Thursday, June 9, 2011

Chemical reaction

  Mohd Shubhi       Thursday, June 9, 2011
It's summertime - and the Hong Kong air is fuggy from clouds of pesticide sprayed to kill insects and weeds. But the easy availability of pesticides banned in other countries and the lack of a licensing system for pest control companies is raising concern over the safety of the industry, reports Simon Parry.
It was on a fine and breezy summer's day last year when Esther Houghton's 6-year-old son Sebastian had a painful firsthand experience of the potential side effects of the pesticides sprayed liberally around Hong Kong to control insects and weeds.
Sebastian's bed sheets had been hung out to dry in the garden of his home in Lantau when a neighbor treated a piece of open land with a powerful, unidentified chemical that in the space of minutes transformed a jumble of undergrowth to a wasteland of brittle brown deadness.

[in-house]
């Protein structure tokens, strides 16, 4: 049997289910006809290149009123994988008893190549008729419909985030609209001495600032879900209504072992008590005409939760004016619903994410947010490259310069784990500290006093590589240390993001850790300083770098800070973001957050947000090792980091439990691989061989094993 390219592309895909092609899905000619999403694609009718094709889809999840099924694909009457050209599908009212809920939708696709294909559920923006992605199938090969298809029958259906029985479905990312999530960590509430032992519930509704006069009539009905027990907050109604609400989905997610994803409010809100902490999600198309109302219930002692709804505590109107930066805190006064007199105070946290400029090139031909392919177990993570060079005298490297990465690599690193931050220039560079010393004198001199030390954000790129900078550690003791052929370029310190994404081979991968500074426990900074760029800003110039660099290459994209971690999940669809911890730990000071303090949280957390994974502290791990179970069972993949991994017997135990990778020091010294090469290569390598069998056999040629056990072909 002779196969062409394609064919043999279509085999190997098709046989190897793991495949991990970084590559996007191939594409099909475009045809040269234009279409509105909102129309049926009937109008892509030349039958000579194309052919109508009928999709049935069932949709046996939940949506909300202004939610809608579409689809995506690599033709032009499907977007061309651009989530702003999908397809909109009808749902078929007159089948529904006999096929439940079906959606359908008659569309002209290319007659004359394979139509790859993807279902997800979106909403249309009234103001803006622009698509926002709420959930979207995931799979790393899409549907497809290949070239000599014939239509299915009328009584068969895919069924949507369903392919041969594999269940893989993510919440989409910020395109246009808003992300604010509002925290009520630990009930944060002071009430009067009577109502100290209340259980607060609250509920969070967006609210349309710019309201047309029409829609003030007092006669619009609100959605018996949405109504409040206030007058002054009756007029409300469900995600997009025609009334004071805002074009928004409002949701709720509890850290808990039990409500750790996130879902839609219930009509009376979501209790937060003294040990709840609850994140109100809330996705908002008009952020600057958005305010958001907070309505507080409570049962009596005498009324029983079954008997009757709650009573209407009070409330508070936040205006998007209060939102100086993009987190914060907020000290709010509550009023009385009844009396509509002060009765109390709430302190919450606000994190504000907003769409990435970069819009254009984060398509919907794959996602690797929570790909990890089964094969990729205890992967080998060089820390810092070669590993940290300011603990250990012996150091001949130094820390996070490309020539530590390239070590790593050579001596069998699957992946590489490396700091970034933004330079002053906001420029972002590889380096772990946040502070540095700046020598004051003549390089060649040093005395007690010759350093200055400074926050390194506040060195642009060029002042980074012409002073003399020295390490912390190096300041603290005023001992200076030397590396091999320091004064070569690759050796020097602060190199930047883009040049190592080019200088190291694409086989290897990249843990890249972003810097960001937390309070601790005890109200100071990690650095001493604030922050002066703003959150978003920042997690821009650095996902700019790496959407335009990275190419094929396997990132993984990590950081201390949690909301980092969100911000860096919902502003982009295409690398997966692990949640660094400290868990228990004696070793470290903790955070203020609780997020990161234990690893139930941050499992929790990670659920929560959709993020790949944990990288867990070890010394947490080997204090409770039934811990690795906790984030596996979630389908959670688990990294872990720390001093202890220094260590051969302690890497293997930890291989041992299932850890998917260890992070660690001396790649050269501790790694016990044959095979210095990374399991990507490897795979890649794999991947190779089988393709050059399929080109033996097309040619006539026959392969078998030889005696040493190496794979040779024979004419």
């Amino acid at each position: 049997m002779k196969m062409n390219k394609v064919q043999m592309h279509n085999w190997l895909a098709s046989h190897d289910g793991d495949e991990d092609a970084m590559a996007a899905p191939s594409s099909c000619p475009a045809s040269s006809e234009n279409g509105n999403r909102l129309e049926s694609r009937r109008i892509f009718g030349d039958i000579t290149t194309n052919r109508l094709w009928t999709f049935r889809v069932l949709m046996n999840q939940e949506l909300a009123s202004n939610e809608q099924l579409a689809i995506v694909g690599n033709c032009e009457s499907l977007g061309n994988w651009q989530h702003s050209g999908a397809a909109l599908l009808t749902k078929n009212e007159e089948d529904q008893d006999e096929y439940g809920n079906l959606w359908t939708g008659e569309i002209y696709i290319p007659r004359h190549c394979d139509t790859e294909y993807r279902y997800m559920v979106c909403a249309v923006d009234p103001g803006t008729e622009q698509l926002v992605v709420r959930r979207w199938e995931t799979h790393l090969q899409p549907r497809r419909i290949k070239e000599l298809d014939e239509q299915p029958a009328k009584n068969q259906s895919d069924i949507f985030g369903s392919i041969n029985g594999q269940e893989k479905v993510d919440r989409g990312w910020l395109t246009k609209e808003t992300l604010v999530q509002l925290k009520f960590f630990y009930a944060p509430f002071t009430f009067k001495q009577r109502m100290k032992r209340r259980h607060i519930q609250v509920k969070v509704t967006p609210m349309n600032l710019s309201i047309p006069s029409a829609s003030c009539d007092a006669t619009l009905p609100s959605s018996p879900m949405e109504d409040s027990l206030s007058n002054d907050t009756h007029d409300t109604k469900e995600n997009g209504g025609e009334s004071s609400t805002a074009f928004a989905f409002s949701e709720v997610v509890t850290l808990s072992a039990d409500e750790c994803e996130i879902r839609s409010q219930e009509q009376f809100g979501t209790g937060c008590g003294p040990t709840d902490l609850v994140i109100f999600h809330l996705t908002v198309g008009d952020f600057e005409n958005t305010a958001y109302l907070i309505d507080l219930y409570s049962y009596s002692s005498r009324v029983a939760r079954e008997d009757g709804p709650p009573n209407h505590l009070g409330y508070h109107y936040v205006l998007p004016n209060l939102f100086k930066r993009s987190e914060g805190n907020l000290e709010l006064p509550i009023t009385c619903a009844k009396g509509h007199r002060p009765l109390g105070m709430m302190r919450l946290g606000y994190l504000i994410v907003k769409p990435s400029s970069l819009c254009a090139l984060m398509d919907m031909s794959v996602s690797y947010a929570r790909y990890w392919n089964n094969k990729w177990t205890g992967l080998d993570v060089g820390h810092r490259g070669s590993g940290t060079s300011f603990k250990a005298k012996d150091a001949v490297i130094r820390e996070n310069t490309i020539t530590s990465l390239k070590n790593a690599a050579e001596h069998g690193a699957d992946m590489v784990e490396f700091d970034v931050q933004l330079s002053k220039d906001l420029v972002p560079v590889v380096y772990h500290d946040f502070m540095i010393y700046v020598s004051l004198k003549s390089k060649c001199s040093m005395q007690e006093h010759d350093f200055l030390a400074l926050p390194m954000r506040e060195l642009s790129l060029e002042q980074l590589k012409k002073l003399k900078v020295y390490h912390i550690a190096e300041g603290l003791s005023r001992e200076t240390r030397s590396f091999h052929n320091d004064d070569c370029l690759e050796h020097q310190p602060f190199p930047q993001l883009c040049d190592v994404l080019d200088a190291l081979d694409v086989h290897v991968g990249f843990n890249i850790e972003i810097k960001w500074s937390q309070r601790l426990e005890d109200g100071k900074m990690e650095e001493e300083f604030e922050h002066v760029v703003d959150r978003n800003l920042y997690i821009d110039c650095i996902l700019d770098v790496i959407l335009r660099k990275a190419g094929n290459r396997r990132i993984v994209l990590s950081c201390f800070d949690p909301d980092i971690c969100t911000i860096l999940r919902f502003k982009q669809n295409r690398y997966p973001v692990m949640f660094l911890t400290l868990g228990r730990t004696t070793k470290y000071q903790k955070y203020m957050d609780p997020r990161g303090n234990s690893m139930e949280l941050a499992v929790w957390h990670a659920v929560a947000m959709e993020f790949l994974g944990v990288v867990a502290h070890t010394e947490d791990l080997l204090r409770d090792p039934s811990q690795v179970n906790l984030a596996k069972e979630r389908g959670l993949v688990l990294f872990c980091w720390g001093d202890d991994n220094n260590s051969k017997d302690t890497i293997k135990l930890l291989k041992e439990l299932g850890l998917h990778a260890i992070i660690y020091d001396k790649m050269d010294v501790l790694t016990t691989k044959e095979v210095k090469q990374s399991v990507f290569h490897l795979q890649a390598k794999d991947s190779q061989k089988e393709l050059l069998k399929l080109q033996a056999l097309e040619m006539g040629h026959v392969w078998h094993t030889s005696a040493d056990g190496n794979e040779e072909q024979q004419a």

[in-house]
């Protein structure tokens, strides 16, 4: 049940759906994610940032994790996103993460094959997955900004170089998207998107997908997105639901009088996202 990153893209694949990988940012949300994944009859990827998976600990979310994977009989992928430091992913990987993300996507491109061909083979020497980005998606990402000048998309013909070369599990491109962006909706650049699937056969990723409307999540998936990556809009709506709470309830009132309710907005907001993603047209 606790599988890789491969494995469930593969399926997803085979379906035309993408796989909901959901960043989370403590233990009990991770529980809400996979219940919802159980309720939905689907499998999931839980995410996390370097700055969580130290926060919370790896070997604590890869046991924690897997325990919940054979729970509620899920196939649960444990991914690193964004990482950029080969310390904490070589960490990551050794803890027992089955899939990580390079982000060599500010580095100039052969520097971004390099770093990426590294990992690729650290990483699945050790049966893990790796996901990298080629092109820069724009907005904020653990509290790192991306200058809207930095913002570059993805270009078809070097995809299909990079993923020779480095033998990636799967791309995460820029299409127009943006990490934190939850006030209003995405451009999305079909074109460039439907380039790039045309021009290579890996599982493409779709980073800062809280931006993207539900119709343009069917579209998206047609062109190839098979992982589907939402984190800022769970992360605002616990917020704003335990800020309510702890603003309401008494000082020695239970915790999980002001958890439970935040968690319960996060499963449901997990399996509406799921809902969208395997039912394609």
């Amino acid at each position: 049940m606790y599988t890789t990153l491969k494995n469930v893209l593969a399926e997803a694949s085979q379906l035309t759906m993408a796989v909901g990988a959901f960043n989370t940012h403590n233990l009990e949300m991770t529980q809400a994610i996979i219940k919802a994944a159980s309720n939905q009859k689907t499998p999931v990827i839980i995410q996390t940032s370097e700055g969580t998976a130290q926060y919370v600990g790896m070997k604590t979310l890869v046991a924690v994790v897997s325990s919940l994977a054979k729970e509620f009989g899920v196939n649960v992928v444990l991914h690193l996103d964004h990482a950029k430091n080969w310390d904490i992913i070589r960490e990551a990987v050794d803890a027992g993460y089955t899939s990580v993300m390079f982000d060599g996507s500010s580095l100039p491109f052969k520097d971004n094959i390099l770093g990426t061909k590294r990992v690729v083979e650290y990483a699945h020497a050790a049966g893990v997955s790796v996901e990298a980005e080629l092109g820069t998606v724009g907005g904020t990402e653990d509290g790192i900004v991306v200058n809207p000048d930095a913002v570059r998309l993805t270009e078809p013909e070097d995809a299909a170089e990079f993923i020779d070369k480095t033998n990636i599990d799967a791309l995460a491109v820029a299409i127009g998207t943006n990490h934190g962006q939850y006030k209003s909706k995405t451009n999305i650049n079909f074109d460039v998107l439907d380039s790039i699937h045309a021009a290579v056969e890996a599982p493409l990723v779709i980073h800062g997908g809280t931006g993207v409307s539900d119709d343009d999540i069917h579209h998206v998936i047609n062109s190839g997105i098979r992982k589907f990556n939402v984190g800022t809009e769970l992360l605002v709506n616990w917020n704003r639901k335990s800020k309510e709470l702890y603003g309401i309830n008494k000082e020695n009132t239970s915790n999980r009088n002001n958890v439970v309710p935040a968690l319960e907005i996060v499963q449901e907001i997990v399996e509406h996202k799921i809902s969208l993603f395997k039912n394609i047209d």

As he worked, clouds of pesticide blew onto the family's washing line and, unknown to Sebastian's mother, soaked into the bed sheets before she returned from a day out with her two sons, and made Sebastian's bed up with the freshly laundered sheets.
"Sebastian woke up the next morning with a terrible rash all over him. He was absolutely covered in welts," said Esther, a teacher who has lived all her life in Hong Kong. "He's never had any kind of skin reaction like that before and he was very itchy and uncomfortable. It was really quite frightening."....continue reading

Terima Kasih kerana membaca, Chemical reaction

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